Navigating the DOB with Speed and Efficiency: 5 Questions with Dapheney Rodriguez of Chameleon Expediting Service
By Diana Mosher
Dapheney Rodriguez, President and Founder of Chameleon Expediting Service, started in the industry 20 years ago and she learned the business from the ground up. As an assistant she was responsible for preparing paper forms and submitting applications to the Department of Buildings (DOB). Her many experiences have taught her that every project is unique with its individual complexities—and each client has a different expectation.
“The most challenging aspect of the work is when you must show proof of the existing use of a space when there is no certificate of occupancy (c of o),” says Dapheney. “The c of o provides the legal use of a property. When you do not have this legal document research must be done to prove the use of the space.”
Read my interview with Dapheney.
Tell us about the DOB process for NYC residential and commercial projects and how you reduce the turnaround time for permits.
Dapheney Rodriguez: The expeditor is the liaison between the homeowner, property management, architect, engineer, general contractor, and the municipality. Whenever you plan to perform construction work in a building you will be required to have a permit from the DOB. Our responsibility is to oversee the submission of the application for construction work in a residential or commercial property, obtain the approval and secure the work permit.
As an expeditor I consider myself to be a tremendous support system because I consult my clients on the best way to move forward, navigate a complex filing system, and provide real time updates. Understanding the project and its complexities, devising the best filing method and conducting daily follow ups is the most efficient way to ensure the project swiftly moves through the submission, approval and permitting process.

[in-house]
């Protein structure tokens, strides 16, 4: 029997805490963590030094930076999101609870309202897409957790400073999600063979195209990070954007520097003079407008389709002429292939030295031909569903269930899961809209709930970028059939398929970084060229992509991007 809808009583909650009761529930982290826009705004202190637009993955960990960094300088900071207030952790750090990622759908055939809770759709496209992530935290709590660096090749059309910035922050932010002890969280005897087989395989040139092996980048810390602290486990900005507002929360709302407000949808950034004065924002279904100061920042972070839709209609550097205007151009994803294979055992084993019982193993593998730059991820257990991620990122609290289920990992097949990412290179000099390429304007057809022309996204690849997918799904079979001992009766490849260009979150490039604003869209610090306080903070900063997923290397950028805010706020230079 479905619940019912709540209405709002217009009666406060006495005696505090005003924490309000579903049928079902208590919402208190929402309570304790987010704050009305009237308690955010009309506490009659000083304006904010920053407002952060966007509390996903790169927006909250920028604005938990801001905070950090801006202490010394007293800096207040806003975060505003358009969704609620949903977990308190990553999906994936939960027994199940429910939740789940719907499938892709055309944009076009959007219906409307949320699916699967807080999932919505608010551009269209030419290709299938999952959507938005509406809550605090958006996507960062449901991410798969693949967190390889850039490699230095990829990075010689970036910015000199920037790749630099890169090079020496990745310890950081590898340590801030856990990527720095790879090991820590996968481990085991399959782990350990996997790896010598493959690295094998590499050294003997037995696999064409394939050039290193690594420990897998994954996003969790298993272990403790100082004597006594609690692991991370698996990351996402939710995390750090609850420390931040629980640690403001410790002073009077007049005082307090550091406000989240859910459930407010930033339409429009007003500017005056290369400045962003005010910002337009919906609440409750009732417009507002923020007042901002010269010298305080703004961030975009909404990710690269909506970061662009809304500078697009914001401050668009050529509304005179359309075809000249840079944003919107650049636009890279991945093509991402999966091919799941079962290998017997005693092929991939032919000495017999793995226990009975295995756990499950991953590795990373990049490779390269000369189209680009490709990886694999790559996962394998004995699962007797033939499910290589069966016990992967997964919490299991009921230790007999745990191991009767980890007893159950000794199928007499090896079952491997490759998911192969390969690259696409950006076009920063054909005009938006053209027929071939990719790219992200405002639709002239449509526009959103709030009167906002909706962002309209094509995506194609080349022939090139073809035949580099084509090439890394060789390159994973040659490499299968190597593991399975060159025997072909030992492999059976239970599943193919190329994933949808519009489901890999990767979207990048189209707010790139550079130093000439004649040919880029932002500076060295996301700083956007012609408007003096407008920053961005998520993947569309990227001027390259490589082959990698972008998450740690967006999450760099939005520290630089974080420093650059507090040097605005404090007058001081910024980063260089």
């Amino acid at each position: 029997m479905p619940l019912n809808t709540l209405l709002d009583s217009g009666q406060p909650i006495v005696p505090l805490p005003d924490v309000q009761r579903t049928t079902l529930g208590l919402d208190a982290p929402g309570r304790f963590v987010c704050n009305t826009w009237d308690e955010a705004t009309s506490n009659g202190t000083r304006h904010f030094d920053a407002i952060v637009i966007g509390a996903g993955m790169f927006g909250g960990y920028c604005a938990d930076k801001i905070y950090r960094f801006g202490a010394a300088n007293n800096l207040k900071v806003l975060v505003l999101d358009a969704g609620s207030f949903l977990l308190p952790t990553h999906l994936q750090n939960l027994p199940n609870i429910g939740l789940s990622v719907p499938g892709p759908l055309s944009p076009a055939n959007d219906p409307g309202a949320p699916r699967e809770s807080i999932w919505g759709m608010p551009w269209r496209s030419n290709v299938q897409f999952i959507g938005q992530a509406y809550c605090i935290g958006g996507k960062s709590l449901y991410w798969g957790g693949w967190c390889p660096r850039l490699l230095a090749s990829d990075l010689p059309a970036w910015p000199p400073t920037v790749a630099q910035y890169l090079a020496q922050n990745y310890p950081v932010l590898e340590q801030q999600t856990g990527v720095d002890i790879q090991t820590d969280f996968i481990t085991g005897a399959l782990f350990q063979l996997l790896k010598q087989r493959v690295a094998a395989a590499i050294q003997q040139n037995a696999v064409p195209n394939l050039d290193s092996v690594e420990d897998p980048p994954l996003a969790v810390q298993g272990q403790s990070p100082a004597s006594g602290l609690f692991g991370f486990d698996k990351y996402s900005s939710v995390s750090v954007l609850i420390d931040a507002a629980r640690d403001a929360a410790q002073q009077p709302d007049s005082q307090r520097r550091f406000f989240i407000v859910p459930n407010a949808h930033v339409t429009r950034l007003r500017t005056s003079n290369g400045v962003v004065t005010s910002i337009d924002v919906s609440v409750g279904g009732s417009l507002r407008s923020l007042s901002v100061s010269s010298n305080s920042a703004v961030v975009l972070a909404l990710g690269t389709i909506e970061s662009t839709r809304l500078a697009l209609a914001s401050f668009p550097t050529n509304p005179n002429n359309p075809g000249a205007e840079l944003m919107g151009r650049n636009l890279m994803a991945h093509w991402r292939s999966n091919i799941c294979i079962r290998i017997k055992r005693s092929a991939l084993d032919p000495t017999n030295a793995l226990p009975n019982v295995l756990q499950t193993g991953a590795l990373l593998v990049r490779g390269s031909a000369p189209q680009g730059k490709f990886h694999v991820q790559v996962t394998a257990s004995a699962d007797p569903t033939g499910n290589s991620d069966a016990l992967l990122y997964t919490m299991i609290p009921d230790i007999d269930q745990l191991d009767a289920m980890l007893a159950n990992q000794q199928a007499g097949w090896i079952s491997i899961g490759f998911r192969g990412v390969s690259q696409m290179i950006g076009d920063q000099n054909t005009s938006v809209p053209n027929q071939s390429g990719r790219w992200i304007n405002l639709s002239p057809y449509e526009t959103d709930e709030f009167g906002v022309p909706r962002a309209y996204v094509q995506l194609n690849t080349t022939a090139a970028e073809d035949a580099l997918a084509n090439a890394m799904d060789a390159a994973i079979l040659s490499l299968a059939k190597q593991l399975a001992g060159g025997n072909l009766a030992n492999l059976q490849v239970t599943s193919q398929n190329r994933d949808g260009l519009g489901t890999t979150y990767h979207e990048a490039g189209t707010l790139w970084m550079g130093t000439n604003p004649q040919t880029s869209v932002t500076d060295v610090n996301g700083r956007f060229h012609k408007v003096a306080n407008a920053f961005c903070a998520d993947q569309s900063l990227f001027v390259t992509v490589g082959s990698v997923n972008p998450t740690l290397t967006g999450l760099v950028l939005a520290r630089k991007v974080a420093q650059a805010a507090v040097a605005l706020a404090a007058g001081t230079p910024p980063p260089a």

Who typically brings you into the project?
Dapheney Rodriguez: The architect or engineer is the lead of the project. The licensed professional can opt to engage the expeditor before the application is submitted to the municipality. Often there is research which must be performed, and the expeditor can assist with this. The architect or the engineer usually recommends the expeditor to the homeowner. It’s been my experience when this task is not the responsibility of the owner, the project will be filed efficiently.
Once the project has been approved, the next step is to obtain a construction permit. You are required to engage a licensed general contractor. There have been occasions when the licensed professionals (RA or PE) file the applications on their own behalf. The GC can select the filing representative (expeditor) to secure the work permit. Most contractors prefer to concentrate on the fieldwork and allow the expeditor to be responsible for filing the required work permit.
The expeditor can join the team at various stages. I recommend the expeditor be selected at the beginning of the project. Simply because this person will have complete knowledge from the beginning until end.
What residential or commercial projects do not require DOB approval; for example, non-loading partitions or cabinet replacements?
Dapheney Rodriguez: Most construction requires a DOB permit. Most often a New York State licensed Professional Engineer (PE) or Registered Architect (RA) must file plans and pull permits before the work begins. There are many permits such as construction, boiler, elevator. The primary applications are New Building (NB) and alterations Type 1, 2 and 3.
• NB Construction of a new structure
• ALT1 Major alteration that will change use, egress, or occupancy
• ALT 2 Multiple types of work, not affecting use, egress, or occupancy
• Alt 3 One type of minor work, not affecting use, egress, or occupancy.
Some minor work does not require a permit. For example, installing new kitchen cabinets, tile removal and installation. Direct window or door replacements do not require a permit. But contractors must have a Department of Consumer Affairs Home Improvement Contractor License.
What’s the most rewarding aspect of your work?
Dapheney Rodriguez: I am a part of the transformation of a space—residential or commercial. I take delight in witnessing the process: how it looked before and during the construction, finished product, functionality, and client satisfaction.
Project Snapshot—projects go through the following steps:
• Determine the necessary permits and then file applications and construction drawings.
• Obtain Department plan approval.
• File and pull Permits.
• Perform approved work.
• Pass the final inspection.
• Receive a new or amended Certificate of Occupancy or Letter of Completion.